Cosmed's Pasteurization Blog


Cosmed Blog

What method(s) will work to sterilize my product in a safe and effective manner?


Often the answer to that question dictates the method as one may only be able to use EO (or another gaseous niche method), or radiation may be the only method that works. If the product is designed with sterilization in mind and can be processed with either a gaseous or radiation methods, then the second question comes into play.

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Letter to the Editor: Choosing a Sterilization Method


On November 7 PMP News published the article, "How to Make the Choice between Ethylene Oxide or E-Beam Sterilization," by Freelance Journalist Camilla Andersson. It was also included in the Medical Packaging Community. The article discussed the choice between Electron beam (E-beam) sterilization and ethylene oxide (EO). PMP News received the following letter in response to that article:

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Gaseous sterilization


EO is the most popular and growing slightly because it is the most material friendly. As devices get more complex (e.g. combination products, custom kits, others), they may be made of multiple materials, some of which may not be compatible with radiation. EO can also be used in some instances where products contain computer chips as they will not affect their performance, whereas radiation processing will generally not work for these items. One of its main historical drawbacks is that it typically had the longest turnaround time as compared to radiation processing. However, with the advent of things like combining All-In-One processing with parametric release, the turnaround time, where this can be used, rivals that of the radiation techniques.

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How to Make a Choice between Ethylene Oxide or E-Beam Sterilization


Medical device manufacturers choosing to sterilize their products and packaging face numerous options. One of these choices is between Electron beam (E-beam) sterilization and ethylene oxide (EO). Sometimes, the choice is easily made based on factors such as product limitations and sensitivity to radiation or heat, but at other times, either method seems suitable. In these cases, time-to-market and cost considerations might be the determining factors.

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Q&A 10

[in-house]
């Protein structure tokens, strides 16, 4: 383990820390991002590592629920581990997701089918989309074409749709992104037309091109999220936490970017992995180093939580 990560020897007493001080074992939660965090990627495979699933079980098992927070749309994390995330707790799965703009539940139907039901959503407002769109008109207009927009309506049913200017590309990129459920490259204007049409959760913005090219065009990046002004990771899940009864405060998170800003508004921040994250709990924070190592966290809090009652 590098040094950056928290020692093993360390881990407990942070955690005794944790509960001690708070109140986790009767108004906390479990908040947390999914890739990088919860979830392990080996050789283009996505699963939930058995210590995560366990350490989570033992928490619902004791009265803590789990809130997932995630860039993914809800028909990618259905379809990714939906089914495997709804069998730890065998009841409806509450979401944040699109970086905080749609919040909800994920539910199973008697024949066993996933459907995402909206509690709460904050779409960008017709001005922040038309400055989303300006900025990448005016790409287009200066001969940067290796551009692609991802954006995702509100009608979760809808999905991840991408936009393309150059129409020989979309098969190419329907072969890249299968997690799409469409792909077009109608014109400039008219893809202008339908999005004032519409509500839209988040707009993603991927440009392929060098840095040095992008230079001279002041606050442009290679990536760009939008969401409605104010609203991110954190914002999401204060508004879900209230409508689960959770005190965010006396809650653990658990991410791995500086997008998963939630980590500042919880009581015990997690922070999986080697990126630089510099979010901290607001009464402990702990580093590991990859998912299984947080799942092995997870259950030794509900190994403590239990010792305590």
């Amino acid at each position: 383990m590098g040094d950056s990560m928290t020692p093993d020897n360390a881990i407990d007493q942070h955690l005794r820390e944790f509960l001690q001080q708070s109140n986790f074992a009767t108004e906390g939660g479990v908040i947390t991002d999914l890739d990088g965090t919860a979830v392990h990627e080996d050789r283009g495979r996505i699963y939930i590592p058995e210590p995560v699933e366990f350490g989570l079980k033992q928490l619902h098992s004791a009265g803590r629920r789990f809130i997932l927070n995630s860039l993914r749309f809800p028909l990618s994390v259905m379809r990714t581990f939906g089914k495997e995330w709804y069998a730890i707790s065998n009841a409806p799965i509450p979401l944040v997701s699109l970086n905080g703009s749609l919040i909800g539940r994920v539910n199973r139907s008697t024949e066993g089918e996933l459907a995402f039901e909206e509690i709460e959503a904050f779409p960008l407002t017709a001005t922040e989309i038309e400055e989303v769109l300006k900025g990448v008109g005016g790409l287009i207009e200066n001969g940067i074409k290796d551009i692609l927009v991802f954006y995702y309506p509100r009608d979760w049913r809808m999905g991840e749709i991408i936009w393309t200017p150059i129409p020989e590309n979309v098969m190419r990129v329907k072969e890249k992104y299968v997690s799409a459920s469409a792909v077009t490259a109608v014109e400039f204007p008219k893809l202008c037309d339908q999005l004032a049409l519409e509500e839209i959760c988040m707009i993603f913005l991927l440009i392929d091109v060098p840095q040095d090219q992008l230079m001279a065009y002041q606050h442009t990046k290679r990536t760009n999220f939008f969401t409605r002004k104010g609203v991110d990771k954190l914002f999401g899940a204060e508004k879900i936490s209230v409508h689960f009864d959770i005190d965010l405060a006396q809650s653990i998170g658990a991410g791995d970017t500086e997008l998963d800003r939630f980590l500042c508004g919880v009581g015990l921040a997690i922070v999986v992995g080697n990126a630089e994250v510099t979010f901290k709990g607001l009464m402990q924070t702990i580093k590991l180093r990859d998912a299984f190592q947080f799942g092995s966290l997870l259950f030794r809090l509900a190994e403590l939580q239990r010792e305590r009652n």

Someone recently told me that a minimum of 30 cycles with biological indicators (BIs) is required to validate parametric release. Is that true? I have not been able to find a requirement in any sterilization standard that requires this. Also, is there any significant difference in using a biological indicator release or parametric release?

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Q & A Post 9


How to Make the Choice between Ethylene Oxide or E-Beam Sterilization.

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Q & A Post 8


Q: What is the sterility assurance level (SAL) when performing an ethylene oxide (EO) Overkill Method qualification using the half cycle approach where 10 biological indicators (BIs) were used, tested, and there was 0 positives obtained (complete kill). Many people would say that the minimum SAL in this example would be 10-6, but it is actually greater than that.

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A look at the industrial sterilization market


The breakdown of industry sterilization is generally agreed to be roughly 52% ethylene oxide (EO) gas, 36% Gamma radiation, and 7% E-beam radiation. The remaining 5% are various modalities like steam, hydrogen peroxide, gas plasma, nitrogen dioxide (NO2), peracetic acid (PAA) and some others. In total, there are only about 25 sterilization methods known to mankind.

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Q & A Post 7


Q: What is the best way to determine EO concentration in the sterilization chamber?

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Q & A Post 6


Q: I'm designing a sterilization validation and, in general, a sterilization assurance system. All the products that will be sterilized were reviewed by a qualified team and only few products were shortlisted, being the most difficult to be sterilized products. Is it mandatory to select only one "Worst-case product" before entering the sterilization validation (ISO 11135:2014 annex B) or can I start the validation with more than one candidates "worst-case products"? Working with an Overkill approach, I can for example demonstrate the appropriateness of the internal PCD, comparing it with all candidate products in sublethal cycles! Is it mandatory to identify the most difficult to sterilize location within the product? How can I use this information in following validation steps? According to ISO 11135:2014 (8.6) "The PCD shall present a challenge to the sterilization process that is equivalent or greater than the challenge presented by the natural bioburden at the most difficult to sterilize location within the product". In my case I have more than one products / locations but it is possible to analyze whole product (for all candidate products) so I suppose there is no need to identify the most difficult to sterilize location.

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